The deep-fried crab, mushroom soup and prawns laced with lemon and cream sauce were fantastic.
Bing incorporates classic Western cuisine, while Cafe 75 provides a similar menu but applies a Sarawak slant.
At Cafe 75, we lingered over chicken thickly marinated in soy sauce, a traditional curry chicken dish and steamed rice among other dishes. We didn’t hesitate to call for second helpings either, and in the end begged the café owner for her secret recipes.
A dish that made my taste buds dance was the Sarawak Laksa (a noodle and prawn dish) and Litchi Assam Boi (litchi virgin cocktail) at Madam Tang’s. I’d go there again just for these two delectable treats.
Kuching is spotless and I was amazed at how adults and children throw every bit of paper in a bin.
I looked for litter wherever I went, but found no trace of any.
To any tourist, souvenirs and gifts to take back home are always important and the city’s Sunday Market is a good place to load up on those goods.
As we navigated the narrow stalls, we were overwhelmed.
The clothing in particular offered a chance to snap up bargains that neither of us were prepared to let slip. The market certainly helps you hone your bargaining skills.
Tourists driving in the city need not worry about getting around or battling to deal with road signs. Small cars are popular and petrol and diesel are affordable.
Spending a night in a traditional Sarawak long house is a special experience.
The concept of the housing dates to a time when tribes sought safety in numbers in case of attack by rivals or wild animals.
The practice has persisted, though, as families continue to live together in these homes.
The long houses are a good choice of accommodation for anyone who wants to get to know the locals or is looking for a home away from home.
There is, of course, also the option of a more pampered stay in one of the five-star luxury hotels.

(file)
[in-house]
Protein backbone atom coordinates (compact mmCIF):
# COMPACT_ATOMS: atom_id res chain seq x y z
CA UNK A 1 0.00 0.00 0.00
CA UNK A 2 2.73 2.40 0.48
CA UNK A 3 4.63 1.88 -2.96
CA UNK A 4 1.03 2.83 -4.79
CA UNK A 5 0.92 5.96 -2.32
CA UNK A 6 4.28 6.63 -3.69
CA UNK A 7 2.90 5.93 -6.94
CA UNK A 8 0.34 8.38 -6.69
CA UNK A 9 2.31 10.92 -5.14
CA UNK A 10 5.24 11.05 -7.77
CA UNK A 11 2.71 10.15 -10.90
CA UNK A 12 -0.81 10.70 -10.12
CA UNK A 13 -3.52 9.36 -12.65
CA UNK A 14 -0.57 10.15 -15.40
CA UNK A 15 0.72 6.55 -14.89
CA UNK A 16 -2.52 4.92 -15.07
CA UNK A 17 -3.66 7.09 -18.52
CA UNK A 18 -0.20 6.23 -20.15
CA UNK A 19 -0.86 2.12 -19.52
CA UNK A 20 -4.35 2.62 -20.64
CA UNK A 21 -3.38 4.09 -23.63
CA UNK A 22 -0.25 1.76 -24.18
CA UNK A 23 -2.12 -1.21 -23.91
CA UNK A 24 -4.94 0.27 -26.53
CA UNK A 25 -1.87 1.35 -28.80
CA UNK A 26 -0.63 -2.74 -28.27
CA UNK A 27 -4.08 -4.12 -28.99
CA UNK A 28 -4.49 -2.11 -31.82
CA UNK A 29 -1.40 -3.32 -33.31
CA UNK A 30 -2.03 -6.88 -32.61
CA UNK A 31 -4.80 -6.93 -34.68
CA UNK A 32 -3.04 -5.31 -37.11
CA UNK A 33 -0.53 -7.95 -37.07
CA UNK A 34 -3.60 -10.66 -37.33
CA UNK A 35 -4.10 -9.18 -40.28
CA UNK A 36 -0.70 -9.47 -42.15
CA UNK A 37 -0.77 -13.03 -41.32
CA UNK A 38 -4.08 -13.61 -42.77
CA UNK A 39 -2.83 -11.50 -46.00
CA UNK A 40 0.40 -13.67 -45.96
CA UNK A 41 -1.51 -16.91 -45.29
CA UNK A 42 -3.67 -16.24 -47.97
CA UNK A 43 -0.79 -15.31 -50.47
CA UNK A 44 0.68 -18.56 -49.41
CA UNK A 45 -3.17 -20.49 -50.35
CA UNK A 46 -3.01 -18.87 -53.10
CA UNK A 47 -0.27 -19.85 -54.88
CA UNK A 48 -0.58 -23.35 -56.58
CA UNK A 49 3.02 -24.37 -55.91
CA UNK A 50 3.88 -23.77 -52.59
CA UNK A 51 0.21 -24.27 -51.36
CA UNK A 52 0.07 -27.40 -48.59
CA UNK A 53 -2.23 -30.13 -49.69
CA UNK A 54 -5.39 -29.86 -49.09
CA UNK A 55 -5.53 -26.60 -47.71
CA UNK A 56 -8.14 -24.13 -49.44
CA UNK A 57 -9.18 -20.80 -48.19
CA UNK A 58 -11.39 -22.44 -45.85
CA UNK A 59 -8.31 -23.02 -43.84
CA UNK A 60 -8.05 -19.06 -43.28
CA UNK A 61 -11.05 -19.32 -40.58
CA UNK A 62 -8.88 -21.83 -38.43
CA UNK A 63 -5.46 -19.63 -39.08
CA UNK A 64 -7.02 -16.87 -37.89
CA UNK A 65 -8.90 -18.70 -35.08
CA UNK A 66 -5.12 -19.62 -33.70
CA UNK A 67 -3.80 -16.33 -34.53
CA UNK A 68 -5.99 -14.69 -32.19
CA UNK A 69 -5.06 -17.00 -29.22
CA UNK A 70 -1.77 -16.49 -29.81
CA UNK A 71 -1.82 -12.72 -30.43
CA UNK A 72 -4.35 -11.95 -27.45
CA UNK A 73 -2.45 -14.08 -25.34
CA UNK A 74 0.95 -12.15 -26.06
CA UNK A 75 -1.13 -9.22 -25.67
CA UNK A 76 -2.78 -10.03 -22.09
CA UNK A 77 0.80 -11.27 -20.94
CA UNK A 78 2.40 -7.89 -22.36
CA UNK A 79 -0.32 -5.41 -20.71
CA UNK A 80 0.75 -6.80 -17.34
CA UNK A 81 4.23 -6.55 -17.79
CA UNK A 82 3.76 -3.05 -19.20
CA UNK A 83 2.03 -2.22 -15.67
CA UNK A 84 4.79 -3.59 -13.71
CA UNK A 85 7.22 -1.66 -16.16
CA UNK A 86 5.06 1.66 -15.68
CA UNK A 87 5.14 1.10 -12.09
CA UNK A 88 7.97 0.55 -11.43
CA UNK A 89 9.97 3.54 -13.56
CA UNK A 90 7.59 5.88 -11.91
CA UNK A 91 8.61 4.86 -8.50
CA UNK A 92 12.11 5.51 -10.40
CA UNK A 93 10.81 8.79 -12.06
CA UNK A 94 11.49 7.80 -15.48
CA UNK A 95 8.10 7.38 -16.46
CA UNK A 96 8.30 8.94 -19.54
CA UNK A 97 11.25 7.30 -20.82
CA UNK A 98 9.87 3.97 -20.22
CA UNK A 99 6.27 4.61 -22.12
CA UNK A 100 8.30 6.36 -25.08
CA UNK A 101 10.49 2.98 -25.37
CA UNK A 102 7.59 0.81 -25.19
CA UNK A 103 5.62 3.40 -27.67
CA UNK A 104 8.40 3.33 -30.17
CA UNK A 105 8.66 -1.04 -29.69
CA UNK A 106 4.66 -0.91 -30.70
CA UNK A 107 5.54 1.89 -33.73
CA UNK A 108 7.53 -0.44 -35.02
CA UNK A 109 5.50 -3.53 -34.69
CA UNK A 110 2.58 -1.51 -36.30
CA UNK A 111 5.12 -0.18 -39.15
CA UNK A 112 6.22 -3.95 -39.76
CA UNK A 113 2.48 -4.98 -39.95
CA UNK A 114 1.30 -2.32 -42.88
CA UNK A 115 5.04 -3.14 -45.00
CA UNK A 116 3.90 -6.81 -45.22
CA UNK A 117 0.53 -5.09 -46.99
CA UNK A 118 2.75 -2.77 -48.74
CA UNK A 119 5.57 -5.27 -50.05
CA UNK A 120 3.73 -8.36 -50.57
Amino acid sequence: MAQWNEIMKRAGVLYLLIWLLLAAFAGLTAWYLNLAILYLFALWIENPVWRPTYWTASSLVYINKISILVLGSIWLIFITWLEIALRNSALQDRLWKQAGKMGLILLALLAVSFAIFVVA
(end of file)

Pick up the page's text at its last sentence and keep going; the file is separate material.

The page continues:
When we visited the Bako National Park on our last day, we felt we had really saved the best for last.
The park’s lush, green, awe-inspiring foliage makes you feel at one with your creator.
The trip to the park started with a boat ride from a depot filled with boats owned by fishermen.
We were warned that the river would be teeming with wild animals, including crocodiles.
But I felt much better when I was reassured that the crocodiles would not worry us because they ventured into the water only at high tide.
As our boat thumped along the green river, I felt like an explorer making my way through the Amazon jungle.
The trip was scary but also interesting.
As we approached the river bank, we noted a small mountain that appeared as though it had been smoothly chiselled by a sculptor.
“This is one of human nature’s greatest gifts to us and our ancestors here in Sarawak,” said our tour guide, beaming.
A wild boar grazed nearby on what constituted the ideal beach to get away from it all.
Bako National Park officials said the animals foraged in their natural habitat unhindered.
I picked up a shell from the sand, but my tour guide insisted that I put it back.
We were told that nothing was to be picked up from the park – not even a leaf was to be plucked.
As we walked into the forest, we were confronted by a cacophony of bird sounds.
A troop of proboscis monkeys mischievously jumped from tree to tree. A green snake lay twirled around a branch.
We took joy in witnessing nature’s unspoilt gifts.
Our tour guide told us orang-utans and hornbills were important assets to the state of Sarawak – and even Malaysia – as they came from this area.
The day we left for the airport, I felt some sadness at going but was also grateful for the experience and appreciated the break.
l Makati was a guest of the Malaysian Tourism Authority and Singapore Airlines.
If You Go...
How to get there: Leave from O R Tambo International Airport on a Singapore Airlines flight to Changi International Airport (Singapore).
Travel time: Nine and a half hours
In Singapore, board a connecting flight to Kuching International Airport in Sarawak, Borneo. Travel time: an hour and 25 minutes. - Saturday Star